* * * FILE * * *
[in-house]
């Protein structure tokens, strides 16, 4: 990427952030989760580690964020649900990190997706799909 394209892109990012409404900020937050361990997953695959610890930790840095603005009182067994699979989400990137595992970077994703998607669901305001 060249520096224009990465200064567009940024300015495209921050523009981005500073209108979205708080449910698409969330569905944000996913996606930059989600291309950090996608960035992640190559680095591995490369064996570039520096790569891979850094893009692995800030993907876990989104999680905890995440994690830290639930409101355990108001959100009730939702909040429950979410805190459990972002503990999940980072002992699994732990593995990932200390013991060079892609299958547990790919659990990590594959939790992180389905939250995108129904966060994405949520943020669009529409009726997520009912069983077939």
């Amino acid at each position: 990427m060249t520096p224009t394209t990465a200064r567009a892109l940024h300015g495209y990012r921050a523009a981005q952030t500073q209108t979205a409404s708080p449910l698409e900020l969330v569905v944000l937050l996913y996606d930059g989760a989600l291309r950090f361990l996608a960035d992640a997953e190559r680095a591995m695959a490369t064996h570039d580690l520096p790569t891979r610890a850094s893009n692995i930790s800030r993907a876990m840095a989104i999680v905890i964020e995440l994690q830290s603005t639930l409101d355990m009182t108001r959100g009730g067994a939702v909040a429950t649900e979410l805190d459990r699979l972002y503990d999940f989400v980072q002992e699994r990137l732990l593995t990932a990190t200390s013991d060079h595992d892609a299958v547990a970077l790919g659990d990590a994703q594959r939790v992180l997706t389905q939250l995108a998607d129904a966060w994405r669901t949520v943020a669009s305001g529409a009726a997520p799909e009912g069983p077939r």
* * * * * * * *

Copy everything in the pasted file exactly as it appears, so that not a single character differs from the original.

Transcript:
[in-house]
């Protein structure tokens, strides 16, 4: 990427952030989760580690964020649900990190997706799909 394209892109990012409404900020937050361990997953695959610890930790840095603005009182067994699979989400990137595992970077994703998607669901305001 060249520096224009990465200064567009940024300015495209921050523009981005500073209108979205708080449910698409969330569905944000996913996606930059989600291309950090996608960035992640190559680095591995490369064996570039520096790569891979850094893009692995800030993907876990989104999680905890995440994690830290639930409101355990108001959100009730939702909040429950979410805190459990972002503990999940980072002992699994732990593995990932200390013991060079892609299958547990790919659990990590594959939790992180389905939250995108129904966060994405949520943020669009529409009726997520009912069983077939």
């Amino acid at each position: 990427m060249t520096p224009t394209t990465a200064r567009a892109l940024h300015g495209y990012r921050a523009a981005q952030t500073q209108t979205a409404s708080p449910l698409e900020l969330v569905v944000l937050l996913y996606d930059g989760a989600l291309r950090f361990l996608a960035d992640a997953e190559r680095a591995m695959a490369t064996h570039d580690l520096p790569t891979r610890a850094s893009n692995i930790s800030r993907a876990m840095a989104i999680v905890i964020e995440l994690q830290s603005t639930l409101d355990m009182t108001r959100g009730g067994a939702v909040a429950t649900e979410l805190d459990r699979l972002y503990d999940f989400v980072q002992e699994r990137l732990l593995t990932a990190t200390s013991d060079h595992d892609a299958v547990a970077l790919g659990d990590a994703q594959r939790v992180l997706t389905q939250l995108a998607d129904a966060w994405r669901t949520v943020a669009s305001g529409a009726a997520p799909e009912g069983p077939r």